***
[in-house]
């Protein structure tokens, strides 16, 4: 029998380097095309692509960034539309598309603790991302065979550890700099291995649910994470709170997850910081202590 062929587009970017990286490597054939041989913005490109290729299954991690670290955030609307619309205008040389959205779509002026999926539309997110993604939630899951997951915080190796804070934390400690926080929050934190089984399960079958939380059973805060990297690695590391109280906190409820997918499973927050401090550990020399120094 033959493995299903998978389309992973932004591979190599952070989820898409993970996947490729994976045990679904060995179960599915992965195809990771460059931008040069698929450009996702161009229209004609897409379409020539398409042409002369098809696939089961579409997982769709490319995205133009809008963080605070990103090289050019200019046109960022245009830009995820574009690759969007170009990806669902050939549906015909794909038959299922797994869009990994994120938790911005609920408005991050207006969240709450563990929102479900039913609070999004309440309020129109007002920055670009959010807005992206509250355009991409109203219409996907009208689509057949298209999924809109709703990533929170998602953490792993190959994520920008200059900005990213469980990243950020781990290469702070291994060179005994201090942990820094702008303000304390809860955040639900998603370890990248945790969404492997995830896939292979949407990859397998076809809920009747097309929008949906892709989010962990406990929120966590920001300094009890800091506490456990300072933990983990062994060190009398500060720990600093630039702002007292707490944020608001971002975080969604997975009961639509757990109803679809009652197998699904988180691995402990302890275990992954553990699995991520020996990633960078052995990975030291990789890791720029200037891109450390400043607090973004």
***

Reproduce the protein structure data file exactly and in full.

[in-house]
């Protein structure tokens, strides 16, 4: 029998380097095309692509960034539309598309603790991302065979550890700099291995649910994470709170997850910081202590 062929587009970017990286490597054939041989913005490109290729299954991690670290955030609307619309205008040389959205779509002026999926539309997110993604939630899951997951915080190796804070934390400690926080929050934190089984399960079958939380059973805060990297690695590391109280906190409820997918499973927050401090550990020399120094 033959493995299903998978389309992973932004591979190599952070989820898409993970996947490729994976045990679904060995179960599915992965195809990771460059931008040069698929450009996702161009229209004609897409379409020539398409042409002369098809696939089961579409997982769709490319995205133009809008963080605070990103090289050019200019046109960022245009830009995820574009690759969007170009990806669902050939549906015909794909038959299922797994869009990994994120938790911005609920408005991050207006969240709450563990929102479900039913609070999004309440309020129109007002920055670009959010807005992206509250355009991409109203219409996907009208689509057949298209999924809109709703990533929170998602953490792993190959994520920008200059900005990213469980990243950020781990290469702070291994060179005994201090942990820094702008303000304390809860955040639900998603370890990248945790969404492997995830896939292979949407990859397998076809809920009747097309929008949906892709989010962990406990929120966590920001300094009890800091506490456990300072933990983990062994060190009398500060720990600093630039702002007292707490944020608001971002975080969604997975009961639509757990109803679809009652197998699904988180691995402990302890275990992954553990699995991520020996990633960078052995990975030291990789890791720029200037891109450390400043607090973004």